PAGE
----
The Toronto Alexithymia Scale, although developed with these four components as the starting point, actually includes the three facets of DIF, DDF, and EOT. The limited fantasy component didn’t survive the rigorous statistical tests that would have maintained its independence. You might have even thought of this yourself as you read the above descriptions, but it was important to point out their slightly different qualities to give you an appreciation of what the TAS is attempting to gauge.
Turning now to the individual items, here are examples of each of the three subscales as they appear within the full test:
- I am often puzzled by the sensations in my body.
- When I’m upset, I don’t know if I’m sad, frightened, or angry.
- I’m able to describe my feelings easily.
- I find it hard to describe how I feel about people.
- Daydreaming is a waste of time.
- Knowing the answers to problems is more important than knowing the reasons for the answers.
Looking at the scoring of these items, which test-takers rate on a 1 (strongly disagree) to 5 (strongly agree) scale, the average per item is approximately 2.3 (i.e. along the midpoint) with most people scoring between about 1.8 and 2.8. The sample in the Carnovale et al. study included 1,903 adults living in Canada, averaging 36 years old (18-81), roughly 60 percent women, and 88 percent identifying as White. This particular study was aimed at testing the TAS structure (i.e. 1 vs. 3 factors) but previous investigations have used translated versions of the TAS into as many as 29 languages. One key advantage of this study was that the sample was older than the typical age range in previous studies, many of which included undergraduate participants only.
How Can Knowing Your Alexithymia Score Help You?
As the authors predicted, the overall TAS scores held up more robustly to statistical testing than did the three subscales. Indeed, the authors caution on this basis that previous reports in which only one subscale proved to relate statistically to other outcomes or psychological qualities therefore can’t be trusted. Picking apart one of those scales from the totality of the instrument could capitalize on chance factors that sometimes lead to apparent significance but that aren’t justified.
One key outcome that you can gain in knowing about your own TAS score relates to what strategy might work for you if you were to seek psychotherapy. You might benefit from learning to deconstruct a negative feeling state as you try to overcome feelings of depression or anxiety. Indeed, should you have certain physical symptoms that are triggered when things are going wrong, you could benefit from help that focuses on the DIF and DDF components of alexithymia. Previous clinicians have described alexithymic patients as “boring” because they don’t want to talk about their feelings, but behaviorally-oriented therapy can work with their tendency to think concretely.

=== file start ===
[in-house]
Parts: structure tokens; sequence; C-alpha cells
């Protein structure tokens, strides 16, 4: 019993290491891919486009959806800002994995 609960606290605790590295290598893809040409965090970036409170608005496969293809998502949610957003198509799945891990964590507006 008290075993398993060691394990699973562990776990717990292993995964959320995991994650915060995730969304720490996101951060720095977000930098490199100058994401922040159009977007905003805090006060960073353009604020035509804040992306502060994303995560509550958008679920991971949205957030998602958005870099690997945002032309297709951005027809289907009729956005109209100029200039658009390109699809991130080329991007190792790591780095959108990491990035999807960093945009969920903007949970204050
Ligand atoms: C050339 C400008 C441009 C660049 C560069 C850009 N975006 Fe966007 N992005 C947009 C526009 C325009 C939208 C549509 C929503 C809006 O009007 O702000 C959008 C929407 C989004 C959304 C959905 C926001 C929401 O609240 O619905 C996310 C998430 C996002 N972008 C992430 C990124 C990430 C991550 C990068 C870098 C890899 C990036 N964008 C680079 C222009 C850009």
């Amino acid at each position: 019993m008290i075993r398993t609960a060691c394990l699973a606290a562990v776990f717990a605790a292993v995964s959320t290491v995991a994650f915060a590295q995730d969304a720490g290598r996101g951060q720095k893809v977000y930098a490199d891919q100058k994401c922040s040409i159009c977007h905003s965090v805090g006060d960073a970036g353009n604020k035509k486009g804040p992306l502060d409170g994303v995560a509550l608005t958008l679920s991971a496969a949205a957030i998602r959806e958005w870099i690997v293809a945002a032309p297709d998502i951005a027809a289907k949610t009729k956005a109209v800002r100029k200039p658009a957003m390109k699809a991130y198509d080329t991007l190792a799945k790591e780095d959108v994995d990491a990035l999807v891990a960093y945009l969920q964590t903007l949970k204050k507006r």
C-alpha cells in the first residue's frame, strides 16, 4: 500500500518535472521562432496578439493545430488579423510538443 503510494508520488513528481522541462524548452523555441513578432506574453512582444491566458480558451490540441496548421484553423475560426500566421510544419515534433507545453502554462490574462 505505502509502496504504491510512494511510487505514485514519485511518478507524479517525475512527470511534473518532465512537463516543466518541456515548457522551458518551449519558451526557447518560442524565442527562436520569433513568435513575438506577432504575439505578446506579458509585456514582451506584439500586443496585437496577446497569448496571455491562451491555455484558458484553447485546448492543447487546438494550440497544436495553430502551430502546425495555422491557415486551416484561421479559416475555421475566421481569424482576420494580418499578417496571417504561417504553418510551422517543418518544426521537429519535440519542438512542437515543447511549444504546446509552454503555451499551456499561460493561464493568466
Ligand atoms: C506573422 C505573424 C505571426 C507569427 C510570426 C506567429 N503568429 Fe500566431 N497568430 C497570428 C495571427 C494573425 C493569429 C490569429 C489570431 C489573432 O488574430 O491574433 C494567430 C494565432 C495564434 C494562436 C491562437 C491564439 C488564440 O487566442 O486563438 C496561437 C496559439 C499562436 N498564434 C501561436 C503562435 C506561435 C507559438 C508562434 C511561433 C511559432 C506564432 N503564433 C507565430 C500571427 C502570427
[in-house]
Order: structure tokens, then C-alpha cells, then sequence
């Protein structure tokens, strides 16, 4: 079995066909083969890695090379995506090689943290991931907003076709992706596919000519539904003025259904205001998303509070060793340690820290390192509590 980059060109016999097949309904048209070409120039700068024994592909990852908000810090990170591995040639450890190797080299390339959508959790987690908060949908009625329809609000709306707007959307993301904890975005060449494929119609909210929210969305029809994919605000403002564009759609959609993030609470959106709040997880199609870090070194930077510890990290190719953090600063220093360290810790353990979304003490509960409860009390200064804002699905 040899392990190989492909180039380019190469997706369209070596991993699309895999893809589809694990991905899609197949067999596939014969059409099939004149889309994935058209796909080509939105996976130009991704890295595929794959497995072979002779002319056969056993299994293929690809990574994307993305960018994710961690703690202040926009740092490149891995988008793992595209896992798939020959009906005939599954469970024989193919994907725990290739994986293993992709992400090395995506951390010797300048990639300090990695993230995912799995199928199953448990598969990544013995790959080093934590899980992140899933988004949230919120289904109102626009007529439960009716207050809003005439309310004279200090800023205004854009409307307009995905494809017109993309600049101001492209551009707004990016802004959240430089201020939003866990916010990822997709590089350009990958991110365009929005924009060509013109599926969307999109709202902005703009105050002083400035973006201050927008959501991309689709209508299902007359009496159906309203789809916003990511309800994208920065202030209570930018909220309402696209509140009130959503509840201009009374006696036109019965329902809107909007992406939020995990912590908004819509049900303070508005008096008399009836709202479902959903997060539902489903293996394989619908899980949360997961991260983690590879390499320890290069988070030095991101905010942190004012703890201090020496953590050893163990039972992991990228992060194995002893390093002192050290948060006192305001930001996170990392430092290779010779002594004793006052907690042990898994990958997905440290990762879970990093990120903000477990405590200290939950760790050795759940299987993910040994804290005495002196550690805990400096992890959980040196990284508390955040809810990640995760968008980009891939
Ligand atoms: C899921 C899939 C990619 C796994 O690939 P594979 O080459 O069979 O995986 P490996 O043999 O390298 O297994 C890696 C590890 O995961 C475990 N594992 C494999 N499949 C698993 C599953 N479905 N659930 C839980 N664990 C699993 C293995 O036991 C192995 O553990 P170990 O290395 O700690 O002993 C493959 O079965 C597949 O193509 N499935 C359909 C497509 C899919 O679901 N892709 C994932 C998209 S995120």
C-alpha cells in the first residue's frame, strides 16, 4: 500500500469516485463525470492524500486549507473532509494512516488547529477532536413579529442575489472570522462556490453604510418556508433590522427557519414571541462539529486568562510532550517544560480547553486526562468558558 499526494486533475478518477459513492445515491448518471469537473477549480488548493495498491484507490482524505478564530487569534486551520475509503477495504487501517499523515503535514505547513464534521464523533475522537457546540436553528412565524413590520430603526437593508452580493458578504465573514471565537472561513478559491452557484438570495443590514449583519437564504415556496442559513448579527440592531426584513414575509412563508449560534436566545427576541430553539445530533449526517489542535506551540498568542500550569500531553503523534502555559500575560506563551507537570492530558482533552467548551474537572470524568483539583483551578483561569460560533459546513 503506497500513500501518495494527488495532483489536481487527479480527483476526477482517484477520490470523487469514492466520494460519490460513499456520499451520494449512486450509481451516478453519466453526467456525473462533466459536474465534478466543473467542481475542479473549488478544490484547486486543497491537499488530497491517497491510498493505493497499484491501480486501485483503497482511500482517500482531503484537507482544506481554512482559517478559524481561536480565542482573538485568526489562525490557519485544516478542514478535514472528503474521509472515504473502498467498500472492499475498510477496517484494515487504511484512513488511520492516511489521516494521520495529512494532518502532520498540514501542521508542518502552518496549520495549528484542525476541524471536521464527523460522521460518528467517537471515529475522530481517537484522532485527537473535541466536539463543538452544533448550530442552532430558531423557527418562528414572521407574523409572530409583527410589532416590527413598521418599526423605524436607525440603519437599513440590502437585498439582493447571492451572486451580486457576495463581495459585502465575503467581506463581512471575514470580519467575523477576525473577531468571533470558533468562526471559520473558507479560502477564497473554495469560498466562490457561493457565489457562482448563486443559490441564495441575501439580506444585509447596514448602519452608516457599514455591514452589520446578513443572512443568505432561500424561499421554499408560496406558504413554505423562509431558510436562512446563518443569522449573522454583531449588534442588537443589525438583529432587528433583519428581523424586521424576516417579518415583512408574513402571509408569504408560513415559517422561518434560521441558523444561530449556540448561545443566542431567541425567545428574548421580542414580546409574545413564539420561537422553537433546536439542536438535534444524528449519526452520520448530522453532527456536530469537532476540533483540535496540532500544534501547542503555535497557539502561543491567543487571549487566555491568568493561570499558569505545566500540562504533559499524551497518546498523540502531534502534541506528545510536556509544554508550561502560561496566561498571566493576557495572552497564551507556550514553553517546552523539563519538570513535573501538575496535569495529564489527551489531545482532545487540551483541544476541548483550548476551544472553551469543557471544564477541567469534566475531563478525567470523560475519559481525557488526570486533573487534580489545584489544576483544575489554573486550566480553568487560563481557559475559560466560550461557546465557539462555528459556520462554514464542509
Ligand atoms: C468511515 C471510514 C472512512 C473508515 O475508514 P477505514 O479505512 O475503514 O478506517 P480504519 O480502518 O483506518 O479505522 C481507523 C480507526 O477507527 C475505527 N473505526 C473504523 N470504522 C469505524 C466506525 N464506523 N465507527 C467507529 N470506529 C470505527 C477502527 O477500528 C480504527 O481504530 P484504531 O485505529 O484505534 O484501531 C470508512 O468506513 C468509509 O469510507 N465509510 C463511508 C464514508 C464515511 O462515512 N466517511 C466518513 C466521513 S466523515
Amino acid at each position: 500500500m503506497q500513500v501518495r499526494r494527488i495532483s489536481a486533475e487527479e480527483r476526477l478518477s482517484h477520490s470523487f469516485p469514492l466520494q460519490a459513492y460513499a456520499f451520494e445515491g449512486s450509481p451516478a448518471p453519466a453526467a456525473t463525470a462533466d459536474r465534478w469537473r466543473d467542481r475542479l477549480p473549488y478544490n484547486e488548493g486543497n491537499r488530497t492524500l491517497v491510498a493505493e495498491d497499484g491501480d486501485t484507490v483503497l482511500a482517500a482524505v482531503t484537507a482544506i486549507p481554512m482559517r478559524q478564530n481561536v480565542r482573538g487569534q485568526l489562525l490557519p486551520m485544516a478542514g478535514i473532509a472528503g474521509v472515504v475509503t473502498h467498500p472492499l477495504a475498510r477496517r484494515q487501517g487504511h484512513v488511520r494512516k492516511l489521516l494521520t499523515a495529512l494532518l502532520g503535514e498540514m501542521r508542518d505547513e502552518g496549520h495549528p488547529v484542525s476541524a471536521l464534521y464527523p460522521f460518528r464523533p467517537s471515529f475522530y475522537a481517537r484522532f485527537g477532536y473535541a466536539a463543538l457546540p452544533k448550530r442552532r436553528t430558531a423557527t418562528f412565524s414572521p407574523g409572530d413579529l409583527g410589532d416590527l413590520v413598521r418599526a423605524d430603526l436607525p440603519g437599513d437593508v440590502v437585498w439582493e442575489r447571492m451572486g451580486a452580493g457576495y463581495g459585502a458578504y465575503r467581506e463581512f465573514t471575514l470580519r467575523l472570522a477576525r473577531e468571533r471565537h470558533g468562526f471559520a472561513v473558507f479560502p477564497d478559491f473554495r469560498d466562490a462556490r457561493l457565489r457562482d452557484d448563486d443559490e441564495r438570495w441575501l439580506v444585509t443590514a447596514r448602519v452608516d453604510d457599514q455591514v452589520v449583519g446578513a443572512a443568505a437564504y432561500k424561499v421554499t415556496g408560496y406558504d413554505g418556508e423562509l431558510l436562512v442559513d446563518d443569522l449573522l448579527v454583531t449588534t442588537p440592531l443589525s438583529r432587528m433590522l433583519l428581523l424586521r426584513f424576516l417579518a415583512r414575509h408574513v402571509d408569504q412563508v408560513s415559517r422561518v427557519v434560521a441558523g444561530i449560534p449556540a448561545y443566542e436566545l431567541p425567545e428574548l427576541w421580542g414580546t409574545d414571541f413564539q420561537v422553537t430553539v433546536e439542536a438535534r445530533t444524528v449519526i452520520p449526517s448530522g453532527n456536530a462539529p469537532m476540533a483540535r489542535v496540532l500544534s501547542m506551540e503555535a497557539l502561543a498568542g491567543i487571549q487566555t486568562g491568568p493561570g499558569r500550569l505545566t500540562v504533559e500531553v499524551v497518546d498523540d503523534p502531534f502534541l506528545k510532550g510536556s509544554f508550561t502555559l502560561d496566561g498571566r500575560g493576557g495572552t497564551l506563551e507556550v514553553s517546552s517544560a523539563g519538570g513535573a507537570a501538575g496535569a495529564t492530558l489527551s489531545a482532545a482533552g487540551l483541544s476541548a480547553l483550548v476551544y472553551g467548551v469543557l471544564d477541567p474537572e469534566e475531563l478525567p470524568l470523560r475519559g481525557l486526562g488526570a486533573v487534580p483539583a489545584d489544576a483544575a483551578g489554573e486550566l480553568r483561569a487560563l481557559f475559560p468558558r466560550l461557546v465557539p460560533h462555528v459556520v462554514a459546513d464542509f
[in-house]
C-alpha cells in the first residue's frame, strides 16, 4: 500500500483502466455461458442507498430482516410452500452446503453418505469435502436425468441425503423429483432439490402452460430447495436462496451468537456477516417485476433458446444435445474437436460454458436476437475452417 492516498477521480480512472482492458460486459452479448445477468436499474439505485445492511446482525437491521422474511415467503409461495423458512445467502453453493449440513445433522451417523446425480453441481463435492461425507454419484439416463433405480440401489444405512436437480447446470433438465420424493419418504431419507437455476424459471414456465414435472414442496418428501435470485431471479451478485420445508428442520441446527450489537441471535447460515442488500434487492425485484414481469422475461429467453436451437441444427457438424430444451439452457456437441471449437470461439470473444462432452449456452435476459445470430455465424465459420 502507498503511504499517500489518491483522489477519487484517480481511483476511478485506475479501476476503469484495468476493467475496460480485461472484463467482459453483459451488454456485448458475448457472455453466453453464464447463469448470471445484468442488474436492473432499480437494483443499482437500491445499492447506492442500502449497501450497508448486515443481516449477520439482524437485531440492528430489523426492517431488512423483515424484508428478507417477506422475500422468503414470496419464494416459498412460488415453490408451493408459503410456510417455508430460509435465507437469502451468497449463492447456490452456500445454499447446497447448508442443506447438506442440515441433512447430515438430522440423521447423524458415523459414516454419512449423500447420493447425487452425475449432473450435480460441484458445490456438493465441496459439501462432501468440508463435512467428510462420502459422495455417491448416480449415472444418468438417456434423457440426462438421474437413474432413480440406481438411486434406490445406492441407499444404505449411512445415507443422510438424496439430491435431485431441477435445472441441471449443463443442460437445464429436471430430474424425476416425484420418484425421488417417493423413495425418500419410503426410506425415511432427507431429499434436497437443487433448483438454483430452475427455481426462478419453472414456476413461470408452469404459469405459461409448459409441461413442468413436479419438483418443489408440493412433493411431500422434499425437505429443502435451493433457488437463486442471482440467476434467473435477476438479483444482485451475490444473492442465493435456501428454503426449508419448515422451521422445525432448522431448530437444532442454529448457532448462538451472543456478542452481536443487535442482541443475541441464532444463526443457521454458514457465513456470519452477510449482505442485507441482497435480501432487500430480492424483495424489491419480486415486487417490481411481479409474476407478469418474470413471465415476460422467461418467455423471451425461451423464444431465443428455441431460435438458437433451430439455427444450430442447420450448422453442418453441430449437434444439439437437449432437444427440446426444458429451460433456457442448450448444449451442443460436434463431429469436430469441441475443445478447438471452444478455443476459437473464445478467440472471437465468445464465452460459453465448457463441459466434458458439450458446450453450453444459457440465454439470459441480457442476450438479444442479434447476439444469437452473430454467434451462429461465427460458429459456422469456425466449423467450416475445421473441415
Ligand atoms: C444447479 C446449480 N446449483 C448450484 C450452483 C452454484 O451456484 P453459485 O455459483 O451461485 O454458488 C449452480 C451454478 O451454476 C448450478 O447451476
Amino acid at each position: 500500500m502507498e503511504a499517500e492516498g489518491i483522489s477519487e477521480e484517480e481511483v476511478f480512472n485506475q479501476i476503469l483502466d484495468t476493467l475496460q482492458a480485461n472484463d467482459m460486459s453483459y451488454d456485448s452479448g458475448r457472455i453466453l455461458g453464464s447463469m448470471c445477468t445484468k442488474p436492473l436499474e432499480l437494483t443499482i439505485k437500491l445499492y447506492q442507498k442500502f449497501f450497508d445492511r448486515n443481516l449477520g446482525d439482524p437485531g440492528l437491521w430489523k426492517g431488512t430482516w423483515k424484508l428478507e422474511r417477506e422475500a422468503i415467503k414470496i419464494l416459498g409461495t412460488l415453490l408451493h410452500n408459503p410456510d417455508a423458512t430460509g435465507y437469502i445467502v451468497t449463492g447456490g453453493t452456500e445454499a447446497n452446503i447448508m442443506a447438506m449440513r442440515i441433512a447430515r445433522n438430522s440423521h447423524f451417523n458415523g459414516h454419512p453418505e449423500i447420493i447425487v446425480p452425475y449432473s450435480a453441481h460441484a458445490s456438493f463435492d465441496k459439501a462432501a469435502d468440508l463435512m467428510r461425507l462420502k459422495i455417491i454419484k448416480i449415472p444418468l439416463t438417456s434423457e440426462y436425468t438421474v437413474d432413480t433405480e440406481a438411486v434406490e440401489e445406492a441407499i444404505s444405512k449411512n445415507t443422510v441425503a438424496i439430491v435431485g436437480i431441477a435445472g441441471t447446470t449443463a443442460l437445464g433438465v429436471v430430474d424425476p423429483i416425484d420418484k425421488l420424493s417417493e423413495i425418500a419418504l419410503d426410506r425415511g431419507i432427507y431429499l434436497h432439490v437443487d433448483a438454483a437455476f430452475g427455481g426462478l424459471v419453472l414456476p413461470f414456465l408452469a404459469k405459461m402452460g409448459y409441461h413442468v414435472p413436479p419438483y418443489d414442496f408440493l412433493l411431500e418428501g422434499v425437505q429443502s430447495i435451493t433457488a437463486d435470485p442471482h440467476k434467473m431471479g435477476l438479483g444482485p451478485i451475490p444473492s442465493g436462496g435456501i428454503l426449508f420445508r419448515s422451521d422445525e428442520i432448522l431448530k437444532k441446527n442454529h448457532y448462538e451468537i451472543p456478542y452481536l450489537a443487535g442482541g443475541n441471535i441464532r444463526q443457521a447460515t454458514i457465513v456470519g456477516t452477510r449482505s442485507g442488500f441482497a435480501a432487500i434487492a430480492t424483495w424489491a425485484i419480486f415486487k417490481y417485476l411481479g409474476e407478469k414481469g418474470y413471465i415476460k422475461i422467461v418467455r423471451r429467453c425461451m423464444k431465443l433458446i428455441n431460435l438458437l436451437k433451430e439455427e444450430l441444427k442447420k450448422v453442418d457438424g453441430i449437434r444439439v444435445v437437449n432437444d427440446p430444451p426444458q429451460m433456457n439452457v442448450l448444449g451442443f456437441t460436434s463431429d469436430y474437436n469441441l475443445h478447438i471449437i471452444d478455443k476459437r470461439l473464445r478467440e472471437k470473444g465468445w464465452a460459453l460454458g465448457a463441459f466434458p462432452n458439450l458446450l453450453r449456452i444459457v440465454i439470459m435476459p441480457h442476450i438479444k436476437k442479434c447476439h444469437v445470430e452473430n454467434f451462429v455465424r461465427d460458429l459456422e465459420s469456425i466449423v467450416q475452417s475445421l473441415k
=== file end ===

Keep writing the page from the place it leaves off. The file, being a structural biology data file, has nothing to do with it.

Although the main value of this study can be considered its methodological contribution, you can also use the findings to achieve greater insight from your own emotional states. Thinking back on times when you had those unpleasant sensations of anxiety or a sad mood but don’t want to spend time exploring them, you can now see the value in trying to pick them apart. If you have a chronic health condition that a medical professional says may be related to stress, don’t dismiss the advice. Break down situations that make you feel most stressed and try to understand (either on your own or with help) what those feelings are and where they come from.
At the same time, enjoying the “play” of your inner life can also help you develop greater psychological depth. You may think that daydreaming is a waste of time, but on those occasions when you’ve tried it, how many times did you notice yourself coming up with novel and effective solutions to your problems?
To sum up, knowing rather than hiding from your feelings is a key psychological attribute. Those feelings may not be all that pleasant, but exploring them can help lead you to greater mental and physical health.
LinkedIn/Facebook image: MediaProdaction/Shutterstock
Carnovale, M., Taylor, G. J., Parker, J. D. A., Sanches, M., & Bagby, R. M. (2021). A bifactor analysis of the 20-item Toronto Alexithymia Scale: Further support for a general alexithymia factor. Psychological Assessment, 33(7), 619–628. doi: 10.1037/pas0001000